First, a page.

*

Nine or ten years ago, when I was still new to banking, my boss talked to me about Baby Bank's plan to hire a new loan officer. "He's going to make mortgage loans for us to sell on the secondary market."

"Oh? How's that work?" Baby Bank did very few home loans, and I'd always wondered why not.

"We find borrowers who want loans against homes, and make them loans according to Fannie Mae's standards. Then we sell them to another bank, who pays us a fee. Then that bank sells them to Fannie Mae, who pays a fee to that bank to service the loans, and packages the loan together with other loans and sells them to investors as securitized investments ... bonds, basically."

"Investors ... like ... banks?" I said. "Like us?"

"Yes."

"Doesn't this sound ... unnecessarily complicated to you? Why don't we just lend the borrower the money ourselves and keep the loan?"

"They offer much better rates than we can. Twenty or third points better. We can't match their rates, so the only way for us to do these kinds of loans is to offer their rates and sell them the loans."

"Which are paying fee slices to two other parties and making a profit for Fannie Mae too? How do they do that?"

"I have no idea."

Thus began my distrust of the FMs. I learned more about them over the years, none of which made me like them any better. After we hired the new loan officer, I went to a seminar with him on how to make loans that met their guidelines. This would've been in '98 or '99. They touted products for customers with high credit scores that required downpayments of only 5% of the sale price and waived requirements to provide proof of income and other documentation they deemed superfluous.

Fannie Mae and Freddie Mac are, or rather, were, government-chartered institutions with a mandate to increase home ownership through loans to American home buyers and owners. However, they were not government-owned nor government-guaranteed. They were a private company. ("Private" here in the sense of "not government owned". They're publicly traded on the stock market, like Microsoft or Lehman Brothers.) When they made money, their stockholders benefited. If they lost money, their stockholders, in theory, lost money.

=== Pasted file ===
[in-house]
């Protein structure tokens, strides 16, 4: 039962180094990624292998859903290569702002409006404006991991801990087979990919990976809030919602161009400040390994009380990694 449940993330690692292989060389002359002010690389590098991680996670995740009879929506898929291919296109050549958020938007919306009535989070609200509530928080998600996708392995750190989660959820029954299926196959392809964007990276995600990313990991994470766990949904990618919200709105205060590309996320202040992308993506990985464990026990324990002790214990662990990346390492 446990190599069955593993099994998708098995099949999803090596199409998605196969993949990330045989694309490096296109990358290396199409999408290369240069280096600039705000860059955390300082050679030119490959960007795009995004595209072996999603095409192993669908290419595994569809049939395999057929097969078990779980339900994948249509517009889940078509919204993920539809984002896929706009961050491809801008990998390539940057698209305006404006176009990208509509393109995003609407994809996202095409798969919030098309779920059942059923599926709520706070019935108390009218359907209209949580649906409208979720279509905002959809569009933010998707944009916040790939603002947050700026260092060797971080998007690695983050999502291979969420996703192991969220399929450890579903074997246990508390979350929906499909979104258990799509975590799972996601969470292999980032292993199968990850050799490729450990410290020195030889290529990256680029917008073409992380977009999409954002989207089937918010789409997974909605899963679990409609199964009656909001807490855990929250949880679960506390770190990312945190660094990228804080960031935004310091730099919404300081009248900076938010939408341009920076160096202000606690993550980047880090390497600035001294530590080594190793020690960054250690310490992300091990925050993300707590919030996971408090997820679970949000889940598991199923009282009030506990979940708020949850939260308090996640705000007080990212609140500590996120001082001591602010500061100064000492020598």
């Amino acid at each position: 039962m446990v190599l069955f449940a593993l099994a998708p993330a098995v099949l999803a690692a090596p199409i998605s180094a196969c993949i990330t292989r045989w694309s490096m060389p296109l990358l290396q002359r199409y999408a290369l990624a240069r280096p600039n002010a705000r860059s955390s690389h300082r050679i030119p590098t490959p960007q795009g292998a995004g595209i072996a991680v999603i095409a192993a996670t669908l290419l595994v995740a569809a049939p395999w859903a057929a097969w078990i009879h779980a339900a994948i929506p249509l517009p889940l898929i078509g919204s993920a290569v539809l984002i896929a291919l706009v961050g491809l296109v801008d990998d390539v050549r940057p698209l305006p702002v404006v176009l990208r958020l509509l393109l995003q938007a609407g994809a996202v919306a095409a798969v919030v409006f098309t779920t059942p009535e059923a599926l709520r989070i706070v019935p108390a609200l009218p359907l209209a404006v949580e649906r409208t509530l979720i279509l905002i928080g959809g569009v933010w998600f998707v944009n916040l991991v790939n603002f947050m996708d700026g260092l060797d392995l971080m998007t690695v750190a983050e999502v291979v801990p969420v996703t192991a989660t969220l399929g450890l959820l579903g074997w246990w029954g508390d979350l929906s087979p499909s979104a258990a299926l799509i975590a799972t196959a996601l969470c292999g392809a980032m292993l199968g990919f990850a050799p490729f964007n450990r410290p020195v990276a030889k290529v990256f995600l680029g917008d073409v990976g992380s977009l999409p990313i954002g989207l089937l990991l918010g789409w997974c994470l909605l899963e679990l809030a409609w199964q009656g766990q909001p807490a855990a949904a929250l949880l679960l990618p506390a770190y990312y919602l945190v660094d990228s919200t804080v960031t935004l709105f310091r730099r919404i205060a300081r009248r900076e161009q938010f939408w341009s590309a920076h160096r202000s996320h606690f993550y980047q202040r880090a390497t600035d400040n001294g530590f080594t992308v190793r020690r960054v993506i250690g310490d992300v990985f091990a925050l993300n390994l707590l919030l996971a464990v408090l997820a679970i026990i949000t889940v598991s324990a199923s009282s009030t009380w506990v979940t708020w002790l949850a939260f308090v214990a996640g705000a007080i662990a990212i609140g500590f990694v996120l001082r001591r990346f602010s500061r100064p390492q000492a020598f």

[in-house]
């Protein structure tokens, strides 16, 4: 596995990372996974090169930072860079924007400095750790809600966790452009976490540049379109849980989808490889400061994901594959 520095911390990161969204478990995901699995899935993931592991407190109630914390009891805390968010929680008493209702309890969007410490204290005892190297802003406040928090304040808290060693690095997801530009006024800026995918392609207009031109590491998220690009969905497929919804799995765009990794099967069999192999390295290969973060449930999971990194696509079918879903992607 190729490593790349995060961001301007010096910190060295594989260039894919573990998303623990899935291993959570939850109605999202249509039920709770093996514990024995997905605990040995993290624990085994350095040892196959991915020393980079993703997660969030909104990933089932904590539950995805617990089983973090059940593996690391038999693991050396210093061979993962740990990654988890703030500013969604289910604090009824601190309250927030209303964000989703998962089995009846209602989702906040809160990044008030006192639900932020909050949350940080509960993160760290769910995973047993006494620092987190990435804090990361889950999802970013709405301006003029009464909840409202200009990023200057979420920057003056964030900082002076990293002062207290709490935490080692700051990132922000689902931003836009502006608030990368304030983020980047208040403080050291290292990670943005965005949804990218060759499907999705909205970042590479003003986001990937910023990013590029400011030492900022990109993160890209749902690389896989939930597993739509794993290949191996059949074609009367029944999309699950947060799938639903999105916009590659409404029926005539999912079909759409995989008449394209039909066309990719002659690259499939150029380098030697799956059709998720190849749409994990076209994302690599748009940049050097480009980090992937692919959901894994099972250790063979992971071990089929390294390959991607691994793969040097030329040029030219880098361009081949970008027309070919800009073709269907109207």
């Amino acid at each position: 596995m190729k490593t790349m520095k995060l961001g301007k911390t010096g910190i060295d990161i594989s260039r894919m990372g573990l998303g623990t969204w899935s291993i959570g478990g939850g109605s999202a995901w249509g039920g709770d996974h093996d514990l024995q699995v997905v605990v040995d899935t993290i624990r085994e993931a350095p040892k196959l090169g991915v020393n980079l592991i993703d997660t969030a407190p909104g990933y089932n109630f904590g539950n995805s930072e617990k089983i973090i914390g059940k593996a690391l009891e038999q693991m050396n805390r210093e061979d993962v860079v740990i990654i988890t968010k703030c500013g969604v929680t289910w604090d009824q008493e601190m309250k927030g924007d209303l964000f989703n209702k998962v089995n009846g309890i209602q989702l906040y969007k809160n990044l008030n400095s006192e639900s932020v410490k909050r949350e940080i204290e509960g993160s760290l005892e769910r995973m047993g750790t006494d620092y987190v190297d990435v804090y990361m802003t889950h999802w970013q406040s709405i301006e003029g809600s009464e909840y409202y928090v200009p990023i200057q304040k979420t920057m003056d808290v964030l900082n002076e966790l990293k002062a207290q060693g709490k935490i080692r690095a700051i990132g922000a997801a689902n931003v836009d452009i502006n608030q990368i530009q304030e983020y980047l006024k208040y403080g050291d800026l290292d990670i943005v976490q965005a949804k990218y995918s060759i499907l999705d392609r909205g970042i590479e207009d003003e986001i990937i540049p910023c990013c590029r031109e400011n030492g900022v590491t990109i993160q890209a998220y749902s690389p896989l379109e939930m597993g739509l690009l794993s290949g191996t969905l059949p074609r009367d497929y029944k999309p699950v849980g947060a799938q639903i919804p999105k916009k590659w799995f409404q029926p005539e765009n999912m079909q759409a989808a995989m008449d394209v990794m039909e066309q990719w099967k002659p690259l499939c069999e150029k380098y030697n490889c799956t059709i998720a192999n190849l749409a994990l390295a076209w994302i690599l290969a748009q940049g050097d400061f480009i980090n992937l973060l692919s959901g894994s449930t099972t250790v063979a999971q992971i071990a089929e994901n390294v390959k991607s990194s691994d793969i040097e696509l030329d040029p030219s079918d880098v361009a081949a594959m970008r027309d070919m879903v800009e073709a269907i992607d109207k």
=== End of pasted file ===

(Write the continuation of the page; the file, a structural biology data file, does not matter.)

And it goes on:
Except that no one ever expected the latter to happen. The FMs offered rock-bottom rates for their loans to consumers. Those who bought the securitized investments received commeasurately low rates for the investments. Because everyone, and I mean everyone, thought that if those investments ever nose-dived the Feds would bail out the FMs.

Meanwhile, the FMs worked at gobbling up the market, which is easy to do when you're offering the best rate in town. They doled out tens of millions of dollars lobbying Congress for less oversight and extensions to their charter. They wanted to raise the cap on the size of loans they could make, and lower their standards for the quality of loans they could make.

They are, as a result, huge. They own or guarantee roughly half the housing market in US. That's about six trillion dollars. Not billion. Trillion. 6,000,000,000,000. Fun comparison: the entire United States debt is a bit under ten trillion. But bear in mind that this six trillion is not money owed *by* the FMs -- it's money owed *to* them or to the investors they've sold it to. The money gets funneled around every which way. Also, $6 trillion is the face value; a substantial fraction of that portfolio is severely devalued as the result of the mortgage market meltdown. How much of it? No one knows yet. That's part of the problem. This isn't because the FMs are evil and trying to hide their losses, incidentally. It's because the market is still melting down and no one knows when it will stabilize or where.

However, the FMs, like everyone other lending institution in the world, is leveraged. The right analogy isn't "I took $10,000 out of my savings account and lent it to Bob, who didn't pay me back and now I'm out the money, wah." The analogy is closer to "I borrowed $10,000 from my bank and lent it to Bob, who didn't pay it back and now I have to file for bankruptcy." But it's more complicated than that, because the investors have varying levels of recourse. So: "I took $100 from my savings account, had Mary chip in $8000 that she'd only get paid back if Bob paid me back in full, had David chip in $1000 on the condition that he'd get paid back by Bob first, and borrowed $900 from a bank myself, and lent $10,000 to Bob" is a little more accurate. I am both simplifying and making up the ratios; I don't know the exact details of Fannie or Freddie's tens of millions of deals.